So please, dearest boy, for love of everything holy, please get your shit together. And keep it outside.

Love: Mom

Thursday, June 16, 2016

Lots of updates to get to...but first things first:

I am officially unemployed. And it feels GREAT.

In 8 days E will be finished school and in 12 days we're loading up and leaving Ottawa, but in the meantime I've quit my job and I'm taking the summer off. That feels almost as good to type as it does to do. 

So how was Day 1 of Summer Vacation? FANtastic.

It's funny how easy it is to get to school on time when you no longer care if you get to school on time. 3 minutes early with no squabbling or mad rushes out the door. Sha-Zam! 

It's also interesting how long brunch can take when your child is at school and you have no reason to get up from a comfy chesterfield. (2 hours.)

And when you do finally make it home and get down to packing, it's funny how much time there is to try different packing strategies, consider organization techniques, and even to stop and chill out once and a while. Ka-Pow!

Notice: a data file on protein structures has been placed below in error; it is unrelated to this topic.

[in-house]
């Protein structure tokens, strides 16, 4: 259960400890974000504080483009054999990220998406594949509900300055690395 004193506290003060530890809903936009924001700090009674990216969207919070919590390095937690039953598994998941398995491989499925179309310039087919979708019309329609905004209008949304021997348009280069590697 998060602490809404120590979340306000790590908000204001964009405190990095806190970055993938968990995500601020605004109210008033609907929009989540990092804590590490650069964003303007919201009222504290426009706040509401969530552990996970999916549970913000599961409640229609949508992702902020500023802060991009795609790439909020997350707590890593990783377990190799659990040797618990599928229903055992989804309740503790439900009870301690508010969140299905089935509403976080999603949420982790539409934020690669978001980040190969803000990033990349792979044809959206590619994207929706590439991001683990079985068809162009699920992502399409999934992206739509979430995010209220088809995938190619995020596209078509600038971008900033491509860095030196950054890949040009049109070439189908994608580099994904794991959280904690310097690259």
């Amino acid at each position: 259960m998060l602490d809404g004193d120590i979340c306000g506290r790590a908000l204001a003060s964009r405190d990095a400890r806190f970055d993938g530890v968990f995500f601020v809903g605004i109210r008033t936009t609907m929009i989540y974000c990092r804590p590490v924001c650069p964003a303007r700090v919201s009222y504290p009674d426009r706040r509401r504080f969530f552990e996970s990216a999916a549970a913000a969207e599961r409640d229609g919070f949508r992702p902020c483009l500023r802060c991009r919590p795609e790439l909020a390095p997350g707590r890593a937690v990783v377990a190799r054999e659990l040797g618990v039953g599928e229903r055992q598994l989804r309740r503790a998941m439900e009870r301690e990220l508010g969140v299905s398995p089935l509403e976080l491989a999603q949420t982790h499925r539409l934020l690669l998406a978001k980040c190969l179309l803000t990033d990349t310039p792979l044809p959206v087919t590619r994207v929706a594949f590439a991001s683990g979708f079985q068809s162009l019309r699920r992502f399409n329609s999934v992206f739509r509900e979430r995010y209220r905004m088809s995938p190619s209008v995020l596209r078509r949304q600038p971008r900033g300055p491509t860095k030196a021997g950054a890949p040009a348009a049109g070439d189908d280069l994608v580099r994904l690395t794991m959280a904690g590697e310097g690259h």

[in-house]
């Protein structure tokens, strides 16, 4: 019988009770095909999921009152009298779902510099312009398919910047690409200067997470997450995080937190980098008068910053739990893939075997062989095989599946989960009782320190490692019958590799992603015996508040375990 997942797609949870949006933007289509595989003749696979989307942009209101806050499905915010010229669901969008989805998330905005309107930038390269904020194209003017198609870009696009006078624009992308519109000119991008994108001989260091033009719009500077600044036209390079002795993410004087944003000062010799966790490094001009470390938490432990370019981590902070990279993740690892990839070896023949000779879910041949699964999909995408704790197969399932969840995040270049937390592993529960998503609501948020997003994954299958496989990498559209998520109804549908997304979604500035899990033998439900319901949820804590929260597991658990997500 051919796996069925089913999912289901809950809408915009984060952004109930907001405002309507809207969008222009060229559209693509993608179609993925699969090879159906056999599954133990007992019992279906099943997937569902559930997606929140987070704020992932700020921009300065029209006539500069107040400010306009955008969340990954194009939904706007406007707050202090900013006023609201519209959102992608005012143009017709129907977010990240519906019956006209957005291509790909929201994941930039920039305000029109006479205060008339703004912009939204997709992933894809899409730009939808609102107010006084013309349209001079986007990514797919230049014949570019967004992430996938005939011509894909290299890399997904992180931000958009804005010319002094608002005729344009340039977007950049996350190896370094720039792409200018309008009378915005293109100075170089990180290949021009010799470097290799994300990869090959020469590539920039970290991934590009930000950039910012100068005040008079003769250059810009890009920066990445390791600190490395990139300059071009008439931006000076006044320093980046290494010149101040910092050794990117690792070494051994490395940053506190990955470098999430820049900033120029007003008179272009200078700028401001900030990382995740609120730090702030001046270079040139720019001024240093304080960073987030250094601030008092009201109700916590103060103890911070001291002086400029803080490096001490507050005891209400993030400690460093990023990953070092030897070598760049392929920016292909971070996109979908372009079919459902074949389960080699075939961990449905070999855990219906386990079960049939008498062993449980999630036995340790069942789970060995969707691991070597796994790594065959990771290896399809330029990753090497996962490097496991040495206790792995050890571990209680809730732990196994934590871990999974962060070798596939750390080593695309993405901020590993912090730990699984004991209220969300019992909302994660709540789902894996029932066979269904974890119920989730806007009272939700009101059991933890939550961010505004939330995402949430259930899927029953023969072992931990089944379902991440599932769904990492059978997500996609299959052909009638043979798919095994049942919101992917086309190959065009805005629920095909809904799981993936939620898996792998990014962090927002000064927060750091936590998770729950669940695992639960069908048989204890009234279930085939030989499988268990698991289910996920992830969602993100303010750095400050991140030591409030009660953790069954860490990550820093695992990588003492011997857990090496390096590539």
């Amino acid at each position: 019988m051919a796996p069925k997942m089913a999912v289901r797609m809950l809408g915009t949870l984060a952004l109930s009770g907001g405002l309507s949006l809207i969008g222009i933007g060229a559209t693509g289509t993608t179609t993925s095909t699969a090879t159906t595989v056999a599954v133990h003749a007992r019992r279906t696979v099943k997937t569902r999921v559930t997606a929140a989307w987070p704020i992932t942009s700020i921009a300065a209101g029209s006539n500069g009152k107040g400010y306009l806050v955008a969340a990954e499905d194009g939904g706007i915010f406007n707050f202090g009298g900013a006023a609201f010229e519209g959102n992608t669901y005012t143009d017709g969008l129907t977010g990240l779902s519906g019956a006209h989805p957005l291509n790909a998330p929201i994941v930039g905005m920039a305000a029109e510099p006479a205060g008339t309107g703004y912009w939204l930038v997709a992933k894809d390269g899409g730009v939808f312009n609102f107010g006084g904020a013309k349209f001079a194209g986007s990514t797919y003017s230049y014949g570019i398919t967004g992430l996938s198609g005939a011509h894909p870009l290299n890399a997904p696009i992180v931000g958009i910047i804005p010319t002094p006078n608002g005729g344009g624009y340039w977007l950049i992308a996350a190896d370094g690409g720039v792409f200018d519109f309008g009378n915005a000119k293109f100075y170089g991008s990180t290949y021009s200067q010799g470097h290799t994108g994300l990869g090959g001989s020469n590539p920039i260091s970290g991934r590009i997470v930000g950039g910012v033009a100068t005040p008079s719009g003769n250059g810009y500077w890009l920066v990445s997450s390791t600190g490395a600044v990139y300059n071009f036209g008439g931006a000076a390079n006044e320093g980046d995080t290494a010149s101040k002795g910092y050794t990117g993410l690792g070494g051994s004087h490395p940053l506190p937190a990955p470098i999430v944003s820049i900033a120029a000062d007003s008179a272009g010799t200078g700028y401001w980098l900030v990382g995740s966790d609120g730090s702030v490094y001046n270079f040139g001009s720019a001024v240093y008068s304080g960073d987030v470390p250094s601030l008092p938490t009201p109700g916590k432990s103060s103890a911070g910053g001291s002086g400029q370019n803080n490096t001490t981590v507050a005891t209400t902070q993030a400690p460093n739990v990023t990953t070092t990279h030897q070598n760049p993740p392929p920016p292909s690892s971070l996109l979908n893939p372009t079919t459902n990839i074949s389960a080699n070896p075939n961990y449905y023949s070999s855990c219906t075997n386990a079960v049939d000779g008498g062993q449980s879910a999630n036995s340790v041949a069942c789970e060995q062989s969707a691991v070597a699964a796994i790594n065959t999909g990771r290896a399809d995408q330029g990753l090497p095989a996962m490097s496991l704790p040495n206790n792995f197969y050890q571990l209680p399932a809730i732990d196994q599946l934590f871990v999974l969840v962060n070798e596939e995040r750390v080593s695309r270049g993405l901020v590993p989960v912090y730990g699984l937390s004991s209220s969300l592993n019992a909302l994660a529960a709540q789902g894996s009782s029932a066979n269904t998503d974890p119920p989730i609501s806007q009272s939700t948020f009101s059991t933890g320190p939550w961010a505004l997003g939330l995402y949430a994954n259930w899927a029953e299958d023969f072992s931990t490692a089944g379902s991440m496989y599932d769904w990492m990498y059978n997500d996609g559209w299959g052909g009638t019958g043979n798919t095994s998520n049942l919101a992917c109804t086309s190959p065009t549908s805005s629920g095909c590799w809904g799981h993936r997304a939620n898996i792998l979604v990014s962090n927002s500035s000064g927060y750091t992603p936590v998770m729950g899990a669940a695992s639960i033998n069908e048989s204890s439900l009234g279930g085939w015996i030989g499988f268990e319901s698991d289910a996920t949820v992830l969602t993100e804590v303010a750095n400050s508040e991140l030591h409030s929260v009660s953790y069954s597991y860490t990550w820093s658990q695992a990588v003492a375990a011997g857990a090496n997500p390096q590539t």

It's 5:30. Dinner preparation should be in full swing, but I'm on the couch snuggling with E (who's watching Octonauts) and J (who's doing who knows what on his computer over there). Dinner will get on the table...E will get in the bath...I'll probably do a little more packing at some point...but I have officially ceased to be concerned about keeping to a strict schedule and constantly watching the clock, worrying about one thing or another. 

Because, did I mention? I'M ON VACATION!!!

Monday, April 4, 2016


I guess on some level I expected an awkward conversation to come out of today's events. I mean, let's look at the facts. I took an inquisitive six-year-old to a charity softball tournament where a bunch of dudes in drag were tossing their balls around, and other euphemisms.

And while I hummed and hawed over what to wear to such an event, she didn't miss a beat:

Fits right in, doesn't she?

We watched some baseball, ate some cupcakes and hot dogs, drank some beer and had a great  afternoon soaking up the sun and scenery.